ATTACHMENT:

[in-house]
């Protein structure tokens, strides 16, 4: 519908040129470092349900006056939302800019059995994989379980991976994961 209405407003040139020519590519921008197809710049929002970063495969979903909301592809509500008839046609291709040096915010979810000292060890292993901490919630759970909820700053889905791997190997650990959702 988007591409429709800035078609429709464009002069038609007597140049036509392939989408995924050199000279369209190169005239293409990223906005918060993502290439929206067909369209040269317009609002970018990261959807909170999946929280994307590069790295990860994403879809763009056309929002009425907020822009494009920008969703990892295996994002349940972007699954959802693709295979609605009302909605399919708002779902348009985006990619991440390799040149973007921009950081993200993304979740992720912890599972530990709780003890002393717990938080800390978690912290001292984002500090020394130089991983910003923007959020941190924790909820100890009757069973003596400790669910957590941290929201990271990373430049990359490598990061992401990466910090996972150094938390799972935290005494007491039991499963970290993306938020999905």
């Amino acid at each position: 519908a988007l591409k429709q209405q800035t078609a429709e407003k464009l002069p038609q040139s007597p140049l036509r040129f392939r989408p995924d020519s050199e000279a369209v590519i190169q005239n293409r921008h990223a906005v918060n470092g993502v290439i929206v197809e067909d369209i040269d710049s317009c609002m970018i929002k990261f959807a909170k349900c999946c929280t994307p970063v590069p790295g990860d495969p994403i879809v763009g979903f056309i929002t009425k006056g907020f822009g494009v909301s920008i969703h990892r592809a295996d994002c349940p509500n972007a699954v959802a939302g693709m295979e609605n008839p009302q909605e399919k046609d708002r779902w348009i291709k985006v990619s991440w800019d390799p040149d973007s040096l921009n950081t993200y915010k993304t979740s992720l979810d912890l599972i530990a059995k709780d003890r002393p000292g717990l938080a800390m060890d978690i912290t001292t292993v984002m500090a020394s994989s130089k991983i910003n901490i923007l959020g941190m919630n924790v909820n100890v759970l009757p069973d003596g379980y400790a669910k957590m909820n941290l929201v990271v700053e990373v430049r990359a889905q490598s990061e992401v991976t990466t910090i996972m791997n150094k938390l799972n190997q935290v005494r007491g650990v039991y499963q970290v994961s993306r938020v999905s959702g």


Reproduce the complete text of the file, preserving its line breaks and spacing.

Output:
[in-house]
């Protein structure tokens, strides 16, 4: 519908040129470092349900006056939302800019059995994989379980991976994961 209405407003040139020519590519921008197809710049929002970063495969979903909301592809509500008839046609291709040096915010979810000292060890292993901490919630759970909820700053889905791997190997650990959702 988007591409429709800035078609429709464009002069038609007597140049036509392939989408995924050199000279369209190169005239293409990223906005918060993502290439929206067909369209040269317009609002970018990261959807909170999946929280994307590069790295990860994403879809763009056309929002009425907020822009494009920008969703990892295996994002349940972007699954959802693709295979609605009302909605399919708002779902348009985006990619991440390799040149973007921009950081993200993304979740992720912890599972530990709780003890002393717990938080800390978690912290001292984002500090020394130089991983910003923007959020941190924790909820100890009757069973003596400790669910957590941290929201990271990373430049990359490598990061992401990466910090996972150094938390799972935290005494007491039991499963970290993306938020999905």
């Amino acid at each position: 519908a988007l591409k429709q209405q800035t078609a429709e407003k464009l002069p038609q040139s007597p140049l036509r040129f392939r989408p995924d020519s050199e000279a369209v590519i190169q005239n293409r921008h990223a906005v918060n470092g993502v290439i929206v197809e067909d369209i040269d710049s317009c609002m970018i929002k990261f959807a909170k349900c999946c929280t994307p970063v590069p790295g990860d495969p994403i879809v763009g979903f056309i929002t009425k006056g907020f822009g494009v909301s920008i969703h990892r592809a295996d994002c349940p509500n972007a699954v959802a939302g693709m295979e609605n008839p009302q909605e399919k046609d708002r779902w348009i291709k985006v990619s991440w800019d390799p040149d973007s040096l921009n950081t993200y915010k993304t979740s992720l979810d912890l599972i530990a059995k709780d003890r002393p000292g717990l938080a800390m060890d978690i912290t001292t292993v984002m500090a020394s994989s130089k991983i910003n901490i923007l959020g941190m919630n924790v909820n100890v759970l009757p069973d003596g379980y400790a669910k957590m909820n941290l929201v990271v700053e990373v430049r990359a889905q490598s990061e992401v991976t990466t910090i996972m791997n150094k938390l799972n190997q935290v005494r007491g650990v039991y499963q970290v994961s993306r938020v999905s959702g």